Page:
SolePower: Stepping Away From the Grid

If you’ve been reading TechNewsWorld for a while, you’ll know that we show a lot of interest in new ways to power our gadgets — like with solar power, for example.

Well, here’s a charging method that could make a lot of sense. It’s one that isn’t reliant on the sun to convert solar radiation into power; it also isn’t reliant on heavy batteries. Instead, SolePower’s Kickstarter project aims to generate power kinetically with each step you take.

SolePower hiking boot

That’s via a shoe insert, specifically, and it uses the same principle as a hand-crank flashlight.

What Is It?

SolePower’s shoe insert includes a waterproof mechanism and slides into one shoe. From there, it captures the energy inherent in each step that foot makes. Essentially, the wearer walks normally and power is produced through kinetic energy.

The power generated is then stored in an included battery, which is strapped to the ankle. When the battery is fully charged from activity, the wearer removes it from the ankle strap and connects it to a normal, 5V USB port on a smartphone or other device.

The smartphone is then powered by the SolePower battery.

To be clear: The insole doesn’t have to be removed from the shoe, but the battery does. The battery is attached through a cable that’s run through the lace eyelet.

A second, dummy insole, meanwhile, matches the power-producing generator insole on the other foot for feel and weight.

What’s in the Package?

Two waterproof, cut-to-fit inserts for womens’ U.S. size 8 and up with an ankle bracelet battery pack or shoelace clip battery pack with micro- or mini-USB ports.

The marketing tagline is “Power by Walking.”

SolePower’s insert captures the force created by the heel when you walk and uses mechanical links and crank-style generators to make the power rather than taking advantage of malleable piezoelectric materials that create power when being bent out of shape.

SolePower reckons piezoelectric technology is too expensive and can’t generate enough power in this application.

Between 2.5 miles and 5 miles of walking generates a full iPhone charge, according to the company. The wearer’s weight limit is 350 lbs.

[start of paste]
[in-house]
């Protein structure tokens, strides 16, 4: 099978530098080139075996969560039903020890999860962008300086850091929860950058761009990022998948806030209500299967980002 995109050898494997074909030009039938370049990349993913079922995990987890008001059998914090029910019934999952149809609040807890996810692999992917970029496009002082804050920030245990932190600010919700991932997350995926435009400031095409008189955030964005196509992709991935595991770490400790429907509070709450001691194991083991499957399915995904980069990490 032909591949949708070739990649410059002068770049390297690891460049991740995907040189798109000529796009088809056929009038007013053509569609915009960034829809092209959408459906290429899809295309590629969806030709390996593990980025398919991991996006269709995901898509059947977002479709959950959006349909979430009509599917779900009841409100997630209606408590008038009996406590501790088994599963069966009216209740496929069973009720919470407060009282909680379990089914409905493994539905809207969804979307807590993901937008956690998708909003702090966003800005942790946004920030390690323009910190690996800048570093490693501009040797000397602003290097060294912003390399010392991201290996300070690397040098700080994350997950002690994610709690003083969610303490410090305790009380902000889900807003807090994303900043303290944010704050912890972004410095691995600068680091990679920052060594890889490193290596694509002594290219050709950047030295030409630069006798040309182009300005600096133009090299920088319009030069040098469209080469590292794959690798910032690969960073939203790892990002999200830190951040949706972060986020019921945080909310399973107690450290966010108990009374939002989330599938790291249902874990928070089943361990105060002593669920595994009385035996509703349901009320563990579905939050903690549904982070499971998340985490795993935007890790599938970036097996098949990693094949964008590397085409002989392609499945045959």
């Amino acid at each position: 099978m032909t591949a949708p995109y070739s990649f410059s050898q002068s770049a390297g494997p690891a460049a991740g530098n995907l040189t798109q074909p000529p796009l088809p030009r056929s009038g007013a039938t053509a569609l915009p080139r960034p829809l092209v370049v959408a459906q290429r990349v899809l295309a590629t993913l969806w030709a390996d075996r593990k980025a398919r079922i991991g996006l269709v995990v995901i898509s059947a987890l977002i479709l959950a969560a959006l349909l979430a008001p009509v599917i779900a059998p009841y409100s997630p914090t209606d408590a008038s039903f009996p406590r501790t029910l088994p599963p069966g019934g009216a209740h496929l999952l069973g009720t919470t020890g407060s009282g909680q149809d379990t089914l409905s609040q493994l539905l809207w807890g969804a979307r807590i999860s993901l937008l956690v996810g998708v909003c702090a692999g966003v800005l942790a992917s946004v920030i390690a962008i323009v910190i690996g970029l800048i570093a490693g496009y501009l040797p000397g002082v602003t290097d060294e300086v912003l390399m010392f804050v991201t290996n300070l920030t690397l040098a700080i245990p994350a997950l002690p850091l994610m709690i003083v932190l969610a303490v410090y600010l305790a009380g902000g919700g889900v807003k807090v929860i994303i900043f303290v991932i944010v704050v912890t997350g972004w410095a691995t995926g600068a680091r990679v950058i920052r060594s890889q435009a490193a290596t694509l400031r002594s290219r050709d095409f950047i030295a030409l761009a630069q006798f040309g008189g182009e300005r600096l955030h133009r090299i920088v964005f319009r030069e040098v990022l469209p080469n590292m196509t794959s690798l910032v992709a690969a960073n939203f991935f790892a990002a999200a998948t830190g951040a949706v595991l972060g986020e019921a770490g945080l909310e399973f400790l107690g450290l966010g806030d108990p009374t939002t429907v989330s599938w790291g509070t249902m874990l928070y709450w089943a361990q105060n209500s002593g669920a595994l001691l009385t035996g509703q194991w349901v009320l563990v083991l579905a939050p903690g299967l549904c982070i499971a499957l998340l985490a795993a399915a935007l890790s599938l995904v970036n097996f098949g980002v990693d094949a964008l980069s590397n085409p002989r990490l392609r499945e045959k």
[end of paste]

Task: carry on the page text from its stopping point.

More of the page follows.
The Numbers

SolePower currently has 560 backers pledging US$53,126 toward its $50,000 goal — it’s already met that goal, in other words. The funding period ends on July 18.

Pledges start at $3 for a subscription to SolePower’s newsletter. There are 28 of 200 $100 SolePower insole packages with t-shirt and bumper sticker still available.

The estimated shipping plan is December 2014 in the United States only.

The Upsides

SolePower reckons there are more than 6 billion mobile phones in the world, 1.5 billion of them in developing countries.

Possible users, according to the company, include trade show attendees, hikers, natural disaster victims, developing countries and the military.

This is a good-sized market. The company says that its initial target market of outdoor enthusiasts alone is a $7 billion market opportunity.

The Downsides

SolePower may not be asking for enough money. According to its website, its $50,000 goal will not get it through the entire manufacturing and distribution process; this Kickstarter effort is just one part of its funding plan and is focused on testing and prototype purposes, it says.

TechNewsWorld would like to see a direct connection between insole and device — or insole, charge controller and then device — rather than via battery. The battery adds a point of failure, weight and excessive complication. iPhones already have batteries.

One other downside is that the insert will not create power efficiently when running — runners don’t use their heels as much as walkers do. So, that market is not available.

Patrick Nelson has been a professional writer since 1992. He was editor and publisher of the music industry trade publication Producer Report and has written for a number of technology blogs. Nelson studied design at Hornsey Art School and wrote the cult-classic novel Sprawlism. His introduction to technology was as a nomadic talent scout in the eighties, where regular scrabbling around under hotel room beds was necessary to connect modems with alligator clips to hotel telephone wiring to get a fax out. He tasted down and dirty technology, and never looked back.

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